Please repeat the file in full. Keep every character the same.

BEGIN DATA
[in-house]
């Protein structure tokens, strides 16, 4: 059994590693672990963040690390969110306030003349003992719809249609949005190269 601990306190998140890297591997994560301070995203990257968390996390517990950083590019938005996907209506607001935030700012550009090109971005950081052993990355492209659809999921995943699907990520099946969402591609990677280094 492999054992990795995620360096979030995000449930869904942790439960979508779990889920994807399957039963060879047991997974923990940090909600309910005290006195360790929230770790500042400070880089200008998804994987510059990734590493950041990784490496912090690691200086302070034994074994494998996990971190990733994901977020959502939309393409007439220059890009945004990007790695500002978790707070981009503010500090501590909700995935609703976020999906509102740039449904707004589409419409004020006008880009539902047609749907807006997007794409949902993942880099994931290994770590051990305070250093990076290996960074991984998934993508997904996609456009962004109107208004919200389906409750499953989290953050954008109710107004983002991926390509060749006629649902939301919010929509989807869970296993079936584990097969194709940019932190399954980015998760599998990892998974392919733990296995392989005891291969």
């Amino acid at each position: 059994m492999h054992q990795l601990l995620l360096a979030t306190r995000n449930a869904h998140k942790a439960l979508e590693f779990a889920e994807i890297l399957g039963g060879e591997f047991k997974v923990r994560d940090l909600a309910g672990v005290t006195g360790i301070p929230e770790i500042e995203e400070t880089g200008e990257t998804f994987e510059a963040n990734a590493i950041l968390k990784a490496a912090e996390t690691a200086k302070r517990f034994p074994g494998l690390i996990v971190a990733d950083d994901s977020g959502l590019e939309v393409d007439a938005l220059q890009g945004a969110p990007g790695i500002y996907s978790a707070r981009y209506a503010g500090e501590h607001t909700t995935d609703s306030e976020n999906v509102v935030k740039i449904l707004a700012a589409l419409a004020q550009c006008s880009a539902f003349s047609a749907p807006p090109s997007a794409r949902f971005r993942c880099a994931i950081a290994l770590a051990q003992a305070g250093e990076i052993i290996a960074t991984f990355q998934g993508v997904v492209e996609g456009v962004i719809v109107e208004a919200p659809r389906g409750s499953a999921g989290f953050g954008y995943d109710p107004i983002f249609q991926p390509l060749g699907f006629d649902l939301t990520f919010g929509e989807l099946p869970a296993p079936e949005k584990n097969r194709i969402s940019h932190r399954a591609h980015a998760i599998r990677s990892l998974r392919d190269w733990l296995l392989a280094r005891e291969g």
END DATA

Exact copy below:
[in-house]
């Protein structure tokens, strides 16, 4: 059994590693672990963040690390969110306030003349003992719809249609949005190269 601990306190998140890297591997994560301070995203990257968390996390517990950083590019938005996907209506607001935030700012550009090109971005950081052993990355492209659809999921995943699907990520099946969402591609990677280094 492999054992990795995620360096979030995000449930869904942790439960979508779990889920994807399957039963060879047991997974923990940090909600309910005290006195360790929230770790500042400070880089200008998804994987510059990734590493950041990784490496912090690691200086302070034994074994494998996990971190990733994901977020959502939309393409007439220059890009945004990007790695500002978790707070981009503010500090501590909700995935609703976020999906509102740039449904707004589409419409004020006008880009539902047609749907807006997007794409949902993942880099994931290994770590051990305070250093990076290996960074991984998934993508997904996609456009962004109107208004919200389906409750499953989290953050954008109710107004983002991926390509060749006629649902939301919010929509989807869970296993079936584990097969194709940019932190399954980015998760599998990892998974392919733990296995392989005891291969």
């Amino acid at each position: 059994m492999h054992q990795l601990l995620l360096a979030t306190r995000n449930a869904h998140k942790a439960l979508e590693f779990a889920e994807i890297l399957g039963g060879e591997f047991k997974v923990r994560d940090l909600a309910g672990v005290t006195g360790i301070p929230e770790i500042e995203e400070t880089g200008e990257t998804f994987e510059a963040n990734a590493i950041l968390k990784a490496a912090e996390t690691a200086k302070r517990f034994p074994g494998l690390i996990v971190a990733d950083d994901s977020g959502l590019e939309v393409d007439a938005l220059q890009g945004a969110p990007g790695i500002y996907s978790a707070r981009y209506a503010g500090e501590h607001t909700t995935d609703s306030e976020n999906v509102v935030k740039i449904l707004a700012a589409l419409a004020q550009c006008s880009a539902f003349s047609a749907p807006p090109s997007a794409r949902f971005r993942c880099a994931i950081a290994l770590a051990q003992a305070g250093e990076i052993i290996a960074t991984f990355q998934g993508v997904v492209e996609g456009v962004i719809v109107e208004a919200p659809r389906g409750s499953a999921g989290f953050g954008y995943d109710p107004i983002f249609q991926p390509l060749g699907f006629d649902l939301t990520f919010g929509e989807l099946p869970a296993p079936e949005k584990n097969r194709i969402s940019h932190r399954a591609h980015a998760i599998r990677s990892l998974r392919d190269w733990l296995l392989a280094r005891e291969g």